May 14, 2014
The nice weather got almost everyone in the planting mode. It’s nice to finally be able to get outside.
If you gave or received a flowering hanging basket this past weekend, keep in mind that those plants look so nice now, but if you don’t keep them fertilized, they won’t look good for long. You should be fertilizing those hanging baskets every 10 to 14 days with a fertilizer that will promote the formation of new flower buds. A blossom booster fertilizer will promote new buds and help to keep new leaf growth coming along.
As the leaves emerge on the trees, the winter moth caterpillar will begin to ravage the leaves of your trees. These caterpillars will feed for maybe 6 weeks and in that time, they can do major damage to your trees. Right now, the caterpillars will be really small, but their appetite will cause a lot of holes on your trees. You can spray the trees with a biological insecticide called BT. This insecticide attacks only caterpillars. An application of BT now and again in about 10 to 14 days will result in a huge decrease in the number of caterpillars attacking your trees.
Now that the forsythia bushes are beginning to lose their flowers, you should plan on cutting them back soon. All of your spring flowering shrubs can be pruned back after they are done flowering. If you wait until late summer or fall to prune them back, you will be pruning out the flower buds that will give you your flowers in 2015. Once the spring flowering shrubs are done flowering, you should also give them an application of fertilizer. This will help to promote new growth and help to get lots of flower buds forming for next year’s flowers.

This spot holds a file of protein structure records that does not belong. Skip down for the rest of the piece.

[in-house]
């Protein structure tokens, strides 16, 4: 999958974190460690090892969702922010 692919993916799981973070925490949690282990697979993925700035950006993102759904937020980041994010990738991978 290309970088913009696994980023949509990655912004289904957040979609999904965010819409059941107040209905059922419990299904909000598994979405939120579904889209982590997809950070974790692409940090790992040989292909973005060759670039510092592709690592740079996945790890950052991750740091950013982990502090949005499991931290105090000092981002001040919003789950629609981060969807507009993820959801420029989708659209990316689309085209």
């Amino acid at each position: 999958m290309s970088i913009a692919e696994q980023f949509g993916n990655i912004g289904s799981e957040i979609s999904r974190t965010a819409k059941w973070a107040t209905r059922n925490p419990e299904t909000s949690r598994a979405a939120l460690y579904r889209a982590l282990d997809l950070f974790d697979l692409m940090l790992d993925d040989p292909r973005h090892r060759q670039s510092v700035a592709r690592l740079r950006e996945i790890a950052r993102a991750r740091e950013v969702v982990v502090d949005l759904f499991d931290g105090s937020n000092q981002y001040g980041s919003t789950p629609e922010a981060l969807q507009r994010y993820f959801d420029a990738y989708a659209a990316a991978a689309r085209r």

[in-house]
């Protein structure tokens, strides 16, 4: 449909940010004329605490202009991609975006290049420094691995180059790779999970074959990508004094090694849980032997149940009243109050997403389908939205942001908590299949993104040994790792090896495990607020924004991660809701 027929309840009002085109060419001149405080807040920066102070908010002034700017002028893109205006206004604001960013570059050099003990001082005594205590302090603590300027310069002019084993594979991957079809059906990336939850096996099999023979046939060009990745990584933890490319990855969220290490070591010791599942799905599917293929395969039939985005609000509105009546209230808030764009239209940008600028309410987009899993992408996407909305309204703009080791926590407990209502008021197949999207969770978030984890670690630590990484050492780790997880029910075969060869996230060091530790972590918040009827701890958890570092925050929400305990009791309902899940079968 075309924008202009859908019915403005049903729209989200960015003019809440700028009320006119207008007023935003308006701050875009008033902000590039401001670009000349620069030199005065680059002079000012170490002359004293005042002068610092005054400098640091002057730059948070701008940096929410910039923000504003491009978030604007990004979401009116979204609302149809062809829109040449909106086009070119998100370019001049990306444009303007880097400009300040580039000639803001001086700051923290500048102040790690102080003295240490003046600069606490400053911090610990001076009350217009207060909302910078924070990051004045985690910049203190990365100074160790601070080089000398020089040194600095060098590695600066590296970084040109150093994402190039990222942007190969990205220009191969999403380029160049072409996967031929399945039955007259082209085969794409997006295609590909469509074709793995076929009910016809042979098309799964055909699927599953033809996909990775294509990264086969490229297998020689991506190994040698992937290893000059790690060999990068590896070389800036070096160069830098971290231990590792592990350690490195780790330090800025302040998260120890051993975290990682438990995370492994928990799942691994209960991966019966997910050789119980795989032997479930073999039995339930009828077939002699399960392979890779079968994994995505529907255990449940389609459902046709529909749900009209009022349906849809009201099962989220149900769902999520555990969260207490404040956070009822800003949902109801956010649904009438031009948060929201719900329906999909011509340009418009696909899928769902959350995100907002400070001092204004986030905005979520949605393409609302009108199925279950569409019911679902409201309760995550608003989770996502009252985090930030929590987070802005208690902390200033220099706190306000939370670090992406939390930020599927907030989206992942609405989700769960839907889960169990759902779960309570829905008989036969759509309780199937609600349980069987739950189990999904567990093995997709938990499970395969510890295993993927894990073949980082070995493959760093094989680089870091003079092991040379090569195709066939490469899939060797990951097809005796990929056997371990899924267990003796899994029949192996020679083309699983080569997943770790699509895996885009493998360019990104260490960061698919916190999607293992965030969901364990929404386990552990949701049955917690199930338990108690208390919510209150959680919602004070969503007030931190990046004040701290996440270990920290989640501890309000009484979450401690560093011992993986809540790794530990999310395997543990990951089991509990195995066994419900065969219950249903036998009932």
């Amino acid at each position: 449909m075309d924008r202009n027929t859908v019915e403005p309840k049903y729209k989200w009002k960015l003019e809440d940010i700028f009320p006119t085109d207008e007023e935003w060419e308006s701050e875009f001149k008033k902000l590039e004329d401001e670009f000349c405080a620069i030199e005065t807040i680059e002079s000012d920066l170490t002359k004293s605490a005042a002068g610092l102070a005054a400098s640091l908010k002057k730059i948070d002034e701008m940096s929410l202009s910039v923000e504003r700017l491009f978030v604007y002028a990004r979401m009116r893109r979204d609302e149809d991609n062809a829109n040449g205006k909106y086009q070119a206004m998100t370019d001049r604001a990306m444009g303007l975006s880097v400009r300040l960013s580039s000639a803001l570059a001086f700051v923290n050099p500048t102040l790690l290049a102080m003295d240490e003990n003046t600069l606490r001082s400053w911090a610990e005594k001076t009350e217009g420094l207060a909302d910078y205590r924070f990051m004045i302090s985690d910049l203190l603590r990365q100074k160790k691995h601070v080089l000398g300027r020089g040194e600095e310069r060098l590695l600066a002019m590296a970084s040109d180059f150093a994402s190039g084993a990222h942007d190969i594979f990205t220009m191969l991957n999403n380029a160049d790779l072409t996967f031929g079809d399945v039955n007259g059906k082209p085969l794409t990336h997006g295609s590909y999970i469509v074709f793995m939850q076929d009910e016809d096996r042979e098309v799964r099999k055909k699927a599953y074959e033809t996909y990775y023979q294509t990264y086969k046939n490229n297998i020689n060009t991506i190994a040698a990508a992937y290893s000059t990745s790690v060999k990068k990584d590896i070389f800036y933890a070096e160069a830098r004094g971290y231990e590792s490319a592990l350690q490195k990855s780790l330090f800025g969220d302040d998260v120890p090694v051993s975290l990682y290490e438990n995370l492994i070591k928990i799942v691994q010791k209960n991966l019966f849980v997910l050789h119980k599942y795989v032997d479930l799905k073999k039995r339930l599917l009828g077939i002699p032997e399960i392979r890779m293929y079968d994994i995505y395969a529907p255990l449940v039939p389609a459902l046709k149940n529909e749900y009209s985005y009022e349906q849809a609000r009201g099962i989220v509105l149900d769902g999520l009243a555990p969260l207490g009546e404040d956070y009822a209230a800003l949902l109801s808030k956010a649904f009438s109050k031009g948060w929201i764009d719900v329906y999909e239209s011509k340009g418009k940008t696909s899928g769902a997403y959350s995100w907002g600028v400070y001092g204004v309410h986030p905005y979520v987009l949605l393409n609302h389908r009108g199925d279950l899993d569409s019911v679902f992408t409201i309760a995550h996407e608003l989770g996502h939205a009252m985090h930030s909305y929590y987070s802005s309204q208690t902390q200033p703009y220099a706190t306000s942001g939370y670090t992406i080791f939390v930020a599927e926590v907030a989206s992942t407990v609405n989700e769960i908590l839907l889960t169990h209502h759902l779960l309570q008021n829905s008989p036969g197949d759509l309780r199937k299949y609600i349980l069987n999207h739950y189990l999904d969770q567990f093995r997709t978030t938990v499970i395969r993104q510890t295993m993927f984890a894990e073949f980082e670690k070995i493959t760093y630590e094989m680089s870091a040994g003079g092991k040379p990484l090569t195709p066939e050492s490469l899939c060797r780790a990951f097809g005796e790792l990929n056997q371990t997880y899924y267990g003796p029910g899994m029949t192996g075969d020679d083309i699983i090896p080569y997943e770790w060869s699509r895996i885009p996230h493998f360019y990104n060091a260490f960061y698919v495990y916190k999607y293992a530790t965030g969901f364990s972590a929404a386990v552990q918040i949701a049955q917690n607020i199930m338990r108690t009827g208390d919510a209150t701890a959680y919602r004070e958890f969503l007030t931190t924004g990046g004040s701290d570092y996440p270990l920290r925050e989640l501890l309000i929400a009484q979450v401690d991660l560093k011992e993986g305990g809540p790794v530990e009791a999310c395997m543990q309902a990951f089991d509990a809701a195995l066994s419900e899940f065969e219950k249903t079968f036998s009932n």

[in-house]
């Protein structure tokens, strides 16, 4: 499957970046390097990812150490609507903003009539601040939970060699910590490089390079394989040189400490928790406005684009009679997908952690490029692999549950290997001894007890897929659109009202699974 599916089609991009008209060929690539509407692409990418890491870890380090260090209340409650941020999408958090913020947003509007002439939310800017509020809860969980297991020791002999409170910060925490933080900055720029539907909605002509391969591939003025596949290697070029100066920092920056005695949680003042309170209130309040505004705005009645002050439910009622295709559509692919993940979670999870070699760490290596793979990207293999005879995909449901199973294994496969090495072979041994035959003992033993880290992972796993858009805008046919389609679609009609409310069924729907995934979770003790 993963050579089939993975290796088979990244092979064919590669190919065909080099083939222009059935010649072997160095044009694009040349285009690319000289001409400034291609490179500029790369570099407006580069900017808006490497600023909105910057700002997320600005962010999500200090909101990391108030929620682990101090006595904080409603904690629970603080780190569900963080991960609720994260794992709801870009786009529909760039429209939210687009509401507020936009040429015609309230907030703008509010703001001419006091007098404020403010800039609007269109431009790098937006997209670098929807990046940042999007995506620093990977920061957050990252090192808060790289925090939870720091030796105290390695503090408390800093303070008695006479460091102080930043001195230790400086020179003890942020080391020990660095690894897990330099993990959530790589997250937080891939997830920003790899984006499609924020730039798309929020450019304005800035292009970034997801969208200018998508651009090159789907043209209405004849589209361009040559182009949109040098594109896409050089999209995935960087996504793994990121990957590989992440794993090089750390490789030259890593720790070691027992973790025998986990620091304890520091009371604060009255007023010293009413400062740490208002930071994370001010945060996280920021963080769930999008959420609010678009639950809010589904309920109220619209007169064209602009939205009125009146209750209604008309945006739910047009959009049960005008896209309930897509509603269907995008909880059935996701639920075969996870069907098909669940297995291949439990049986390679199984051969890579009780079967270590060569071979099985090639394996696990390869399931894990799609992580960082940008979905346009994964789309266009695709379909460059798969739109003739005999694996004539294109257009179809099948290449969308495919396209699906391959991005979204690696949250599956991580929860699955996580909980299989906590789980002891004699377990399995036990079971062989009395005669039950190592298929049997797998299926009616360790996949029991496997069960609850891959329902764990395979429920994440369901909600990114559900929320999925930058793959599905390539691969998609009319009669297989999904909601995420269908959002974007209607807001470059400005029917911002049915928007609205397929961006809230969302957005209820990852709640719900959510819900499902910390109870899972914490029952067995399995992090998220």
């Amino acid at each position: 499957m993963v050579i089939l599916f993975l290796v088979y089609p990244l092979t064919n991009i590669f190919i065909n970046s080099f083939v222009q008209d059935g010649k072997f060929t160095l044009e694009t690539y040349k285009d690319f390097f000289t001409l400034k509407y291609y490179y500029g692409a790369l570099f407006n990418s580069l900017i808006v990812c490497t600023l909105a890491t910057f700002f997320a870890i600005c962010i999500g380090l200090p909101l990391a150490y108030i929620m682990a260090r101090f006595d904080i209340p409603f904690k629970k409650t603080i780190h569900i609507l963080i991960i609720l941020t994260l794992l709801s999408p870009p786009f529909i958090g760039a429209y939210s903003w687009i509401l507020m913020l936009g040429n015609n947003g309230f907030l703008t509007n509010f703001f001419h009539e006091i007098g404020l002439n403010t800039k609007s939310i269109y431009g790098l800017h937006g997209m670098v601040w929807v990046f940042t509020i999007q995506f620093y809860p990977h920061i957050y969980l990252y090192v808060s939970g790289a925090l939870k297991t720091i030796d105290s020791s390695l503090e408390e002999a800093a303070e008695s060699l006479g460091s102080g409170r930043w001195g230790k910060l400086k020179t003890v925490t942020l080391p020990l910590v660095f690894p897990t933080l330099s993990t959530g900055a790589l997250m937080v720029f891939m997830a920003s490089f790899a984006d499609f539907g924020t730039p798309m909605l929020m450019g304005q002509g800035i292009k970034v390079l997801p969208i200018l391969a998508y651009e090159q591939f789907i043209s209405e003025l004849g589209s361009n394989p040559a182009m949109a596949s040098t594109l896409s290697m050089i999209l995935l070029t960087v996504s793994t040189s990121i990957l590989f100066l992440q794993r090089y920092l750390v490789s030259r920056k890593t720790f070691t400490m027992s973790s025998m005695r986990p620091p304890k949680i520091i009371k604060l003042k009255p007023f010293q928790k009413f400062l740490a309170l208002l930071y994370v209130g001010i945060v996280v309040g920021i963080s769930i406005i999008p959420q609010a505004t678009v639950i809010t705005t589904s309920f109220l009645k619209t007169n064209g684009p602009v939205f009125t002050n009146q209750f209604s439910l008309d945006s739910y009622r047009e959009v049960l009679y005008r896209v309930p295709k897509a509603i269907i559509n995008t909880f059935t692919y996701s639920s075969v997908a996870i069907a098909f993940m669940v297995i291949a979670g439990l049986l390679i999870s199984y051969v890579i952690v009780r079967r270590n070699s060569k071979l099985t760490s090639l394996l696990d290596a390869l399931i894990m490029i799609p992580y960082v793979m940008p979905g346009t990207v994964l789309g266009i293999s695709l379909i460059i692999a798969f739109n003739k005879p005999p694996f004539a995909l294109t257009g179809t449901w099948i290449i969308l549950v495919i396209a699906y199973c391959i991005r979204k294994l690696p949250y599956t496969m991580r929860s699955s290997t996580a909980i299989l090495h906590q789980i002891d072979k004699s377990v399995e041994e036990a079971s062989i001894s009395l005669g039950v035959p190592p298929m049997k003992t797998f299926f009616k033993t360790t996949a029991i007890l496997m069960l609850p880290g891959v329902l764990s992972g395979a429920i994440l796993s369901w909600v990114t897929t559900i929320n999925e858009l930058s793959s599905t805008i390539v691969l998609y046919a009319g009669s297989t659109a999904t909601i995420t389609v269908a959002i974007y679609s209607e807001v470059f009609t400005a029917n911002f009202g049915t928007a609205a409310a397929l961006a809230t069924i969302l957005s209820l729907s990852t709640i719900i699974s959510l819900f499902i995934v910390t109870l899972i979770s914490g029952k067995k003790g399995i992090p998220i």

Many perennials are shooting up quickly. Now is the time to get those plant supports in place. Peonies, in particular, are growing fast and soon they will be setting those huge flower buds. It is almost a ritual of early summer that once those flowers open, a rain comes along and the flowers flop to the ground. If you get the plant supports in place and the rains do come along during the flowering time, you won’t be missing that spectacular show that peonies put on each year.
Speaking of perennials, as the hostas begin to grow, you can count on slugs and snails doing damage to the hosta leaves. If you apply slug bait now, you can get the early generations of slugs knocked back. The longer you wait to control the slugs, the more generations there will be and the more damage there will be from all those hungry mouths.
Vegetable plants are beginning to appear in the garden centers. Keep in mind that tomato, pepper, cucumber, squash, eggplant and basil can be damaged by a frost. If you have jumped the gun on planting and the temperatures are going to drop below freezing, you must protect these plants by covering the plants. If you don’t protect them from the frost, you will be re-planting them.
Well, that’s all for this week. I’ll talk to you again next week.